While today is not a particular holiday of note, it may in the future go down as Liar, Liar, Pants on Fire Day in honor of the day that Congressman George Santos was placed into federal custody after having been charged in a 13-count indictment.
The phrase “Liar, Liar, Pants On Fire” is a phrase that is used to taunt a liar, both by children and childish adults.
In this case, however, the use of the phrase for the holiday appears to be warranted.
The charges include seven counts of wire fraud, three counts of money laundering, one count of theft of public funds, and two counts of making materially false statements to the House of Representatives.
Since the New York Times first reported in December 2022 that Santos was not quite the man he claimed to be (indeed, a roommate said he knew him only as Anthony Devolder, which combines his middle name with his mother’s maiden name), it’s been rather hard to track down exactly what is true about the congressman’s life and background, and what is false.
Depending on the day, he could be broke… or rich. Is he Jewish, Catholic, or just Jew-ish. Did family members really perish in the Holocaust or in the terrorist attacks on September 11, 2001?
Indeed, it’s a challenge to keep up with the bogus claims he’s made so, as a public service, I’ve prepared a list here.
He lied about where he went to high school (Horace Mann, but he has a high-school equivalency diploma and Horace Mann said they had no record of him having attended the august institution), and he lied about where he went to college (he said Baruch, and later said NYU, but later told the New York Post he hadn’t attended any institution of higher learning at all).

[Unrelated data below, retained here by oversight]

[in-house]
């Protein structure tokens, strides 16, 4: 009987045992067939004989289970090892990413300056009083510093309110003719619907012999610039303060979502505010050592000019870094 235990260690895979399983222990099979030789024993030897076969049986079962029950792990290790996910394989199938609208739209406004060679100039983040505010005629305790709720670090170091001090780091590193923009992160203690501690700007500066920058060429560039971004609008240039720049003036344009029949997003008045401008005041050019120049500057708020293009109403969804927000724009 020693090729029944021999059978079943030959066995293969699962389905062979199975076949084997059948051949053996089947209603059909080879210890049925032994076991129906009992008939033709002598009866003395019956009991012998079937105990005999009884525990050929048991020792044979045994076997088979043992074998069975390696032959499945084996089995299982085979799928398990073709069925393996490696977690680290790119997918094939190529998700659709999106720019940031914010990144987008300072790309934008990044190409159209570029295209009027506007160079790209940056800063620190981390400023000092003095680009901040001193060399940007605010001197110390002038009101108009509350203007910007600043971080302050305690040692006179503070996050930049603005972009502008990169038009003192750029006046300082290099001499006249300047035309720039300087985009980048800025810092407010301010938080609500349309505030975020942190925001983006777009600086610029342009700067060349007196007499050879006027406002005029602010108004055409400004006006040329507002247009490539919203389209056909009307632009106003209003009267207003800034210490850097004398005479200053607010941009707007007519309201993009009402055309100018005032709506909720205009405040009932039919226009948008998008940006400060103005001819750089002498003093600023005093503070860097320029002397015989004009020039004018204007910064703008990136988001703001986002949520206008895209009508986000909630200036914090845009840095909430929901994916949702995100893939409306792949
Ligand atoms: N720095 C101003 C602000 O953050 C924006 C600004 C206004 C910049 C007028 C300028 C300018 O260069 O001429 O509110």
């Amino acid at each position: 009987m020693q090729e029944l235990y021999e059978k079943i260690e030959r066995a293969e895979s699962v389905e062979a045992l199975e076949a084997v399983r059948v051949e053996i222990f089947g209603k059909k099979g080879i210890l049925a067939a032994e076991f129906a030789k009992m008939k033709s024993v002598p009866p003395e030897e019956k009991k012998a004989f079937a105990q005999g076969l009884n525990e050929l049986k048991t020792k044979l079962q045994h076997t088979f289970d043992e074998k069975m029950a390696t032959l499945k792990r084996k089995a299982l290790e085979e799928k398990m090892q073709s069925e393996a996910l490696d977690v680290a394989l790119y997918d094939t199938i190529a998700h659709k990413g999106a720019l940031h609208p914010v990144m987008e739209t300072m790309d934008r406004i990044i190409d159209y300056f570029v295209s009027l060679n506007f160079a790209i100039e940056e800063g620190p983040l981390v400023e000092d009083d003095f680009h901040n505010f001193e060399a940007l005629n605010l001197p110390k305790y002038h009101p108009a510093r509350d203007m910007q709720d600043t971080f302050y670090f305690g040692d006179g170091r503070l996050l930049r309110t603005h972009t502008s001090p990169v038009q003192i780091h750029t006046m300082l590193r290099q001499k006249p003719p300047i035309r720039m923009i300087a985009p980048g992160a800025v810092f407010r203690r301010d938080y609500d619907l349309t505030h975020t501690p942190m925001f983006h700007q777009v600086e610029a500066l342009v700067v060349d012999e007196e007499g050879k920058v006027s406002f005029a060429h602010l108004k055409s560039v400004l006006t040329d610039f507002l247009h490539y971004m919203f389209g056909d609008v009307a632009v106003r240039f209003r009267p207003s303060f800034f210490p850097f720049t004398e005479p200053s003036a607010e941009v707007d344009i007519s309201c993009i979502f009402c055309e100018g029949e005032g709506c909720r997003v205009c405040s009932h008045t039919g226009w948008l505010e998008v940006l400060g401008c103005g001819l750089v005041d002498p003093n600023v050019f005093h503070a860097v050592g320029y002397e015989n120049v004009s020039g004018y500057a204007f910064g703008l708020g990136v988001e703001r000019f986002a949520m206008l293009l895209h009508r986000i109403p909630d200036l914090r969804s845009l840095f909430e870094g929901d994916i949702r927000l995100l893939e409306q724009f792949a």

He never worked on Wall Street, yet his campaign biography lists past employers that include Goldman Sachs and Citigroup (spokesmen for both companies said separately that there had been no record of an employee by that name) and even testified to this effect under oath in a court case in Seattle. “I am an aspiring politician and I work for Goldman Sachs,” Santos said.
He lied about other past employment as well. He said he had been a vice-president at a business-development company called LinkBridge Investors, yet that company’s founder testified under oath that Santos was a “freelancer” who sold sponsorships for events.
He worked for a company – Harbor City Capital – that the U.S. Securities and Exchange Commission accused in 2021 of being a Ponzi scheme.
He did apparently broker the sale of at least one $20 million yacht and financial disclosures from his 2022 congressional campaign showed that he claimed income of between $3.5 million and $11 million.
He lied about his family’s wealth. He claimed that a company he worked for, Devolder, was a “family firm” and it was managing $80 million in assets.
In addition, he fabricated a story about being a landlord with a family-owned portfolio of 13 properties and, in 2008, while living in Brazil, he was charged with stealing the checkbook of a man his mother was caring for and wrote $700 in fraudulent checks. He also lied about having had employees who were victims of the 2016 Pulse night shooting.
Finally, he lied about founding an animal charity called Friends of Pets United, and he seems to have swindled a disabled veteran whose dog was dying.
This may or may not be an all-inclusive list but it’s crucial to note that there has been no word whether the volleyball team at Baruch University, a team Santos lied about being on, that doesn’t even exist at a school he lied about attending, will seek justice as well.
And while he ran for Congress in 2022 on a Republican ticket, it remaims to be seen whether his political ideology isn’t just another entry in his long list of prevarications.
Jonathan Spira contributed reporting to this story.
(Photo: Accura Media Group)